I think we need wrestling like this. In the same way that we need Gatoh Move and SEAdLINNNG, companies that offer a true alternative to whatever is most popular. There are so many people out there determined to make wrestling into a homogenised blob that looks exactly how they want it to, and while stuffing a handful of people into a pub in Japan is probably not going to stop that, it’s important that it exists on the outskirts. It’s a space where Brookes, Parker and their friends can pull off all the wacky shit they want, and I hope they keep going for as long as possible.
Magical Sugar Rabbits (Yuka Sakazaki & Mizuki) vs Max The Impaler & Pom Harajuku, Climb Over ’23 (22/4/23), TJPW
The pictures TJPW have got up for this match do a better job of telling the story than I ever could. Of the ten they have chosen, five of them capture Max in the process of throwing Pom at MagiRabbi. Our team of misfits managed to get on the same page in the build-up to this title shot, but the words written on that page were mainly about Max using Pom as a human weapon.
And I loved poor Pom’s performance, as she was batted between her partner and MagiRabbi, taking abuse from all sides before going down heroically when left alone with Yuka. I’ve talked about her being a wrestler with huge (or nonsensical) ideas that rarely (if ever) go right. However, on this occasion, she also had a huge pal, and I think, for the first time, Pom really believed she had a chance. Max had taken her under their wing, and her tears in the post-match spoke of someone genuinely devastated that she couldn’t get the job done. Either that, or she was scared Max would beat her up again.
We’ve got to talk more about Max, though, who wasn’t only fantastic at throwing Pom at people but looked like a monster the whole way through. There was a moment where they lifted Mizuki into the air with one arm, holding her aloft like a child before bringing her down with a thump that would definitely lead to child services getting a ring. Perhaps even more impressive was how they bumped around for MagiRabbi. Max is a tank, so it’s easy to focus on that, but they’re also more than willing to help others look good, and while Yuka’s attempt at the Magical Merry-Go-Round didn’t quite go to plan, Max being willing to give it a go says a lot. They know when to be unselfish, which is one of my favourite qualities in a wrestler.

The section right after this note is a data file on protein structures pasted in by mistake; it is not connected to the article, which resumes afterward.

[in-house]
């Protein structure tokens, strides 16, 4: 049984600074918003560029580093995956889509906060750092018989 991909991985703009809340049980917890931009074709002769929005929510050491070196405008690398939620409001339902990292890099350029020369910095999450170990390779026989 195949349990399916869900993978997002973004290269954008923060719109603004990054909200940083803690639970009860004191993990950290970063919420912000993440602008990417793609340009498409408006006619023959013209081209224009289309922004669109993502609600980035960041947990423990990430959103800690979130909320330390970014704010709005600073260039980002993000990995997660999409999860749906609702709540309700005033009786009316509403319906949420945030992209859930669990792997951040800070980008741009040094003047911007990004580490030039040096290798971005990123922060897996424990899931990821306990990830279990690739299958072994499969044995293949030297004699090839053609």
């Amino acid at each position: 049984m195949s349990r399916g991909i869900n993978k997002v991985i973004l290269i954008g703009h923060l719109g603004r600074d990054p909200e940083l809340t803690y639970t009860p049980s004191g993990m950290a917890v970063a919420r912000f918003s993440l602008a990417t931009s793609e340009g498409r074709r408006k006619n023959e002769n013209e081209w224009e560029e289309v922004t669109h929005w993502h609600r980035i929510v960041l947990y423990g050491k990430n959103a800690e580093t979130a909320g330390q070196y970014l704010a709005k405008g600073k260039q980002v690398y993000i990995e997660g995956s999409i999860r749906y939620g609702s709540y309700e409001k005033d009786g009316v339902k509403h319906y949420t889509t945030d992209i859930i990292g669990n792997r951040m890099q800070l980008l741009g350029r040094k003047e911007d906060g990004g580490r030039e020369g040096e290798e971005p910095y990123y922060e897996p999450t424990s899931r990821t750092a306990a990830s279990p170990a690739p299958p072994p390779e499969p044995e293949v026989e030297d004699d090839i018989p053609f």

And sure, Pom and Max didn’t win, but in that tearful post-match interview, Max wiped the tears off Pom’s face, seemingly perturbed by the water leaking from her eyes. It was a beautiful moment and a sign that perhaps this wonderful pairing isn’t done yet. Pom and Max vs Aja and Raku, please!
Mio Momono vs ASUKA & Mio Momono vs Tomoko Watanabe, Marvelous (22-23/4/23), Marvelous
Unsurprisingly, the final two outings of Mio Momono’s Trial Series joined the rest of it in being fantastic. Even with this run of five matches aiming to play the beats of Mio’s story as much as create great action, it has been an opportunity for her to reestablish herself as perhaps the best wrestler in the world. Whether she’s being squashed by Kaoru Ito, writing the next chapter of her feud with Chihiro Hashimoto or launching chairs at ASUKA, Momono has been picking up pace, and in doing so, she’s pushed herself straight into a title match against Chikayo Nagashima at Korakuen Hall.
And, to be brutally honest, I don’t think that’s ideal. I think it’s time for Mio to win that belt, but she should do it by beating Takumi Iroha, and as great as Chikayo is, it won’t feel like she’s reached the summit of the mountain until she has. However, that doesn’t change the fact that the way Marvelous have built to this has been fantastic. They have slow-burned it to perfection, cutting Mio down and putting her back together again, getting her to the point where she doesn’t just feel like a worthy challenger but is wrestling at a level few people can compete with. It’s even more impressive when you remember how easy it would have been to put the belt on her back in December after Iroha’s injury, making the switch to try and salvage some excitement from a shit situation. Even then, though, they held off, intent on building to this moment.